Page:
«In brief Programme Summary: The Lesotho Red Cross Society (LRCS) recruited a new health and care coordinator, as well as prevention and orphans and ...»
LESOTHO RED CROSS SOCIETY
Country-Specific Report 2006
In a world of global challenges, continued poverty, inequity, and increasing vulnerability to
disasters and disease, the International Federation with its global network, works to accomplish
its Global Agenda, partnering with local community and civil society to prevent and alleviate
human suffering from disasters, diseases and public health emergencies.
The Lesotho Red Cross Society (LRCS) recruited a new health and care coordinator, as well as prevention and orphans and vulnerable children (OVC) officers. The OVC programme was further strengthened through the recruitment of two OVC officers for Mafeteng and Thaba-Bosiu. With the assistance of the British Red Cross, LRSC also recruited an administrative assistant at their headquarters for one year.
Implementation of integrated community home-based care (ICHBC) was expanded from Mafeteng, Maseru, Berea, Leribe and Quthing, to two more areas in the highlands of Lesotho, namely Mokhotlong and Thaba-Tseka, through assistance from the Global Fund. The Disaster Risk Reduction (DRR) programmes funded by the British Government’s Department for International Development (DFID), through the Federation regional delegation in Harare, is implemented in two southern regions. The DRR programme aims to reduce the impact of natural hazards on targeted communities, through enhancement of community resilience, knowledge sharing and disaster response.
Goal: To work with the Government and other partners in reducing the vulnerability of communities to outbreak of diseases and HIV and AIDS through reduction of prevalence and impact.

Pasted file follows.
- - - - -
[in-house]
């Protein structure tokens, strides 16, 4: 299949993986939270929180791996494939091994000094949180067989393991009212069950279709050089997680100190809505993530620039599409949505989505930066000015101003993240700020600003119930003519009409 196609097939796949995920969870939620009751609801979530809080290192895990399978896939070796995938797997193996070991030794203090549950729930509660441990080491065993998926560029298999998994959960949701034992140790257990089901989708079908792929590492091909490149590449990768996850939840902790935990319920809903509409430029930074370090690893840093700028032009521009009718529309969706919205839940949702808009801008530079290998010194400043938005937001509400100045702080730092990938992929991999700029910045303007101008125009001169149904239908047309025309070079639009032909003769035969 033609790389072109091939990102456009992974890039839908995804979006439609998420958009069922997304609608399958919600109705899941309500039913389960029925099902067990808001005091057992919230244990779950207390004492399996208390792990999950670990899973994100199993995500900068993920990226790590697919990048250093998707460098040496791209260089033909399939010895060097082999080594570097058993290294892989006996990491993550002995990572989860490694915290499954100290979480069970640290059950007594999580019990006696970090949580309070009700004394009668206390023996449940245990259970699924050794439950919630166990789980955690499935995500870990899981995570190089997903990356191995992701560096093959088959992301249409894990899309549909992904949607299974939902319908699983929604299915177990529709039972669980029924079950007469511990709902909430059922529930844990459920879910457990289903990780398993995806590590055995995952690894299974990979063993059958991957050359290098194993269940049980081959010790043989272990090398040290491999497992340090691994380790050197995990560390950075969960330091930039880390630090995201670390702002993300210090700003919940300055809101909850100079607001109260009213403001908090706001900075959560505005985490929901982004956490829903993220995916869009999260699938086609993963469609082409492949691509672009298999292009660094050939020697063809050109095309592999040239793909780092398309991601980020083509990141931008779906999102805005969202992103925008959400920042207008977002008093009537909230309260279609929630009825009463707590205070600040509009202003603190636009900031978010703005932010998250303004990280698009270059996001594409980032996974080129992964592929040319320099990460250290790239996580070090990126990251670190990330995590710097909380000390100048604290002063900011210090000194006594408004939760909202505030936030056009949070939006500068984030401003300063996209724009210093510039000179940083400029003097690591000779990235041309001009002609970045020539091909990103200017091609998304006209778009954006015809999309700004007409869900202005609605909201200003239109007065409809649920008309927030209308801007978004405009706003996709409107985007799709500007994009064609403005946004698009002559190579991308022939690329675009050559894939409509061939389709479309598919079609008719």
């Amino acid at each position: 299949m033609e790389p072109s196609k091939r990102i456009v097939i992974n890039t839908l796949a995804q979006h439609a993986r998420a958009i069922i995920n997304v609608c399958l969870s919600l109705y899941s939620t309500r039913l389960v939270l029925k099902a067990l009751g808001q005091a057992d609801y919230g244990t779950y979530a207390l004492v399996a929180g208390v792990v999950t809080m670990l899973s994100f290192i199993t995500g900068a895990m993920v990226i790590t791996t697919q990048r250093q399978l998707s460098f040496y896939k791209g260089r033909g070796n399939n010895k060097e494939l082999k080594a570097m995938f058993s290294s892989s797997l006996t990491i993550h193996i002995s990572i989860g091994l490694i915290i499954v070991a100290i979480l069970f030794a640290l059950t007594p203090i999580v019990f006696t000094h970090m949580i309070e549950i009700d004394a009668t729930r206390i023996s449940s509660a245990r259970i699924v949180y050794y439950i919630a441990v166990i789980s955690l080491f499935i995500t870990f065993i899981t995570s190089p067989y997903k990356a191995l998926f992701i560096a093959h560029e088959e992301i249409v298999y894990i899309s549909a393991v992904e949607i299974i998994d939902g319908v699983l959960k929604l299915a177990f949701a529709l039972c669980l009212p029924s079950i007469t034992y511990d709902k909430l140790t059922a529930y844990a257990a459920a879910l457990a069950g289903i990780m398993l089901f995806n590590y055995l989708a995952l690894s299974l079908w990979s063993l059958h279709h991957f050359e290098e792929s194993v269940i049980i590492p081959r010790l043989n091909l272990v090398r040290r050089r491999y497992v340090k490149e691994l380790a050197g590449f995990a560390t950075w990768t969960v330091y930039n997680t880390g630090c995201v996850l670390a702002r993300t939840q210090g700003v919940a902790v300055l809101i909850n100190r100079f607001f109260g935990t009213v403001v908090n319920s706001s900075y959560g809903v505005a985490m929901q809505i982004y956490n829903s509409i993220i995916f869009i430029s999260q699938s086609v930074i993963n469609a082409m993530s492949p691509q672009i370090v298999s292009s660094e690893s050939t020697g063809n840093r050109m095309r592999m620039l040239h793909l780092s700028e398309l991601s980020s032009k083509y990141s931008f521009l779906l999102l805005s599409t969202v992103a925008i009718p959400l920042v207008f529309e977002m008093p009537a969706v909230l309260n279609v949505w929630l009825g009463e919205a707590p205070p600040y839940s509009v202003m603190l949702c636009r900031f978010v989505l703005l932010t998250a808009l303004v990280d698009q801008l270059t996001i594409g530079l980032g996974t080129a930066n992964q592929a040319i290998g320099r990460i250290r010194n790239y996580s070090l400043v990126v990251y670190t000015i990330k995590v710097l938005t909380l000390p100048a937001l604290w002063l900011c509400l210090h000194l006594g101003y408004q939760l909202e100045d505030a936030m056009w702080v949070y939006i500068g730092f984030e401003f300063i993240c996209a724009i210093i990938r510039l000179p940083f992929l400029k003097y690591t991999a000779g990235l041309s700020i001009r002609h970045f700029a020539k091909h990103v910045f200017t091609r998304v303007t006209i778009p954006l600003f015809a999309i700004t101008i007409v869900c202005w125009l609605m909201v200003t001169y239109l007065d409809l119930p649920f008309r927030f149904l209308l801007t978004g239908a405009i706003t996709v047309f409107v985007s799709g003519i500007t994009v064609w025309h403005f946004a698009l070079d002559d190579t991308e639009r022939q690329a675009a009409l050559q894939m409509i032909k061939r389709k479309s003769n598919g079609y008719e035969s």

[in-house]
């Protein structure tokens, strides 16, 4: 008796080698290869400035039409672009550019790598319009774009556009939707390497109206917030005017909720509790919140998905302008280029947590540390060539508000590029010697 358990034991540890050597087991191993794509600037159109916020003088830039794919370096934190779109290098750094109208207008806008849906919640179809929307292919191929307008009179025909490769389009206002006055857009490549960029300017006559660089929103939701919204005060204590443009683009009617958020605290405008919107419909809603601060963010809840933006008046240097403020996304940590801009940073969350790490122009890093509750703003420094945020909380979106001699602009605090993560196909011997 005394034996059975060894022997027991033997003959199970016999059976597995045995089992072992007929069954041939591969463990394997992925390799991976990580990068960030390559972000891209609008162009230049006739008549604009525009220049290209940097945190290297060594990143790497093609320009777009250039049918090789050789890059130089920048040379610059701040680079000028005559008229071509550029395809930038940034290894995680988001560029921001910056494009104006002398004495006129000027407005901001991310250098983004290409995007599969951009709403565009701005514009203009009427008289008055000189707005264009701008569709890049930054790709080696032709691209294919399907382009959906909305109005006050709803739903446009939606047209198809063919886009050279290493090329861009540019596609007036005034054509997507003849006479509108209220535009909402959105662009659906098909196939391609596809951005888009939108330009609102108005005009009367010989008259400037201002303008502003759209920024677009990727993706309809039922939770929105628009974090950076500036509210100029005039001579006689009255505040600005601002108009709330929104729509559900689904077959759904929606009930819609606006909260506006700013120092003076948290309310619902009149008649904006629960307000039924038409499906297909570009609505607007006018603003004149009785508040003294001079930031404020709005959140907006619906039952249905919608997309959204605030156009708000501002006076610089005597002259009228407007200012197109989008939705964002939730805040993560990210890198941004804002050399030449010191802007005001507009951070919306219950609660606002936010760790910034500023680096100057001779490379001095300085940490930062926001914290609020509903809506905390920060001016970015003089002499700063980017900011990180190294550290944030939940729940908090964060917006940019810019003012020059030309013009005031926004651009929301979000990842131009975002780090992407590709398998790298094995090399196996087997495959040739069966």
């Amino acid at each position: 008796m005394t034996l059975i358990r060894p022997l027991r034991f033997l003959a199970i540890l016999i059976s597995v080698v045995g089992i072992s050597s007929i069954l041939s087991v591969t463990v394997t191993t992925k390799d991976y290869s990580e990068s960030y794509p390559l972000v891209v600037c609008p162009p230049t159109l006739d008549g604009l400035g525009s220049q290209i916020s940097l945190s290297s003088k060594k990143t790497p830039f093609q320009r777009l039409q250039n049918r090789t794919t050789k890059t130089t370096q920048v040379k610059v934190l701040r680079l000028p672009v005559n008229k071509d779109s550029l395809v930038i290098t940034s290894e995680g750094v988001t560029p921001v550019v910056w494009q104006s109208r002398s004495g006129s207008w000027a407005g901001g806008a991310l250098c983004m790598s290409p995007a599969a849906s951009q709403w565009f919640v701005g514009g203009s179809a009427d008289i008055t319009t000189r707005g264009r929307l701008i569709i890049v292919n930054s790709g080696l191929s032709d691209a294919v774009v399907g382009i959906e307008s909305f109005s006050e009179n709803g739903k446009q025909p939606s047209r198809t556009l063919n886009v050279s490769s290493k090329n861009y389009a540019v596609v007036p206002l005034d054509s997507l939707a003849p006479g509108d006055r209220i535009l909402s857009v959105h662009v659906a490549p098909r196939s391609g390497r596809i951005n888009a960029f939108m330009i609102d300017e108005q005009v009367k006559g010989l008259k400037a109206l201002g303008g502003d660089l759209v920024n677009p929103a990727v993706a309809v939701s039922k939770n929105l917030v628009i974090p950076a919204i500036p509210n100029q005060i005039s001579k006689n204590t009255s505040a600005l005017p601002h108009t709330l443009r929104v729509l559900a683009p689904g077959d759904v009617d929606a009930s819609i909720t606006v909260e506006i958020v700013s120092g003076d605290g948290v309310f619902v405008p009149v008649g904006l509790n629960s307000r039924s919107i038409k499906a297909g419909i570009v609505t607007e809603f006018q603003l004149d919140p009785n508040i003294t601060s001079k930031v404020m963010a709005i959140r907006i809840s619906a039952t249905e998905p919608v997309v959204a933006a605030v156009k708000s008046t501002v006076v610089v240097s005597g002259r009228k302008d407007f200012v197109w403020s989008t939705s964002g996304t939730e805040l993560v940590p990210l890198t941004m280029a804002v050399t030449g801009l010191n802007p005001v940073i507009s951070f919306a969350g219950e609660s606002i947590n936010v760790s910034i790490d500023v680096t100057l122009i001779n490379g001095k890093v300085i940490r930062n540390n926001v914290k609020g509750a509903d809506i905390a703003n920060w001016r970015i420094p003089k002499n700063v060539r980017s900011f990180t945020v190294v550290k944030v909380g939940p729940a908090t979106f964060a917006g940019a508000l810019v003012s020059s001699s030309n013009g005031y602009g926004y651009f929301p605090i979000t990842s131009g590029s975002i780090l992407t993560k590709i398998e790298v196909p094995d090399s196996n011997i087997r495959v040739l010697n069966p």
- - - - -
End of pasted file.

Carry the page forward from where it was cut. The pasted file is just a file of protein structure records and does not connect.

No. of people we help: LRCS reached an inclusive target of approximately 10,000 beneficiaries through health and care, disaster management and information dissemination programmes.
Our Partners: LRCS worked with: Partner National Societies such as the British, German and Norwegian Red Cross societies; UN agencies including FAO, UNICEF and WFP; the ministries of Health and Social Welfare and Local Government, Justice and Human Rights; local organizations such as the National AIDS Commission (NAC), Disaster Management Authority (DMA), Children Gender Protection Unit (CGPU), Lesotho Planned Parenthood Association and Lesotho Network of People Living with HIV (NAP+); as well as international NGOs such as Global Fund to fight AIDS Tuberculosis and Malaria (GFATM), the Clinton Foundation, DFID, MSF and Population Services International (PSI).
Current context In 2006, Lesotho government’s support from humanitarian organizations towards prevention, care, support and treatment of HIV and AIDS increased in number of donors and funding. The FGATM extended its support to non-governmental organizations in HIV and AIDS prevention, OVC support and home-based care (HBC). LRCS was also a beneficiary of the Global Fund, utilized in extending ICHBC to other two districts. The Clinton Foundation brought funding support for HIV and AIDS treatment while Baylors College and other universities contributed in paediatric care and support. Donor support made it possible for the expansion of HIV treatment from one centre to virtually all government hospitals by the end of 2006.
The ‘Know Your Status’ initiative of the Ministry of Health and Social Welfare was widely adopted and stakeholders used it as a national slogan in the promotion of voluntary counselling and testing (VCT).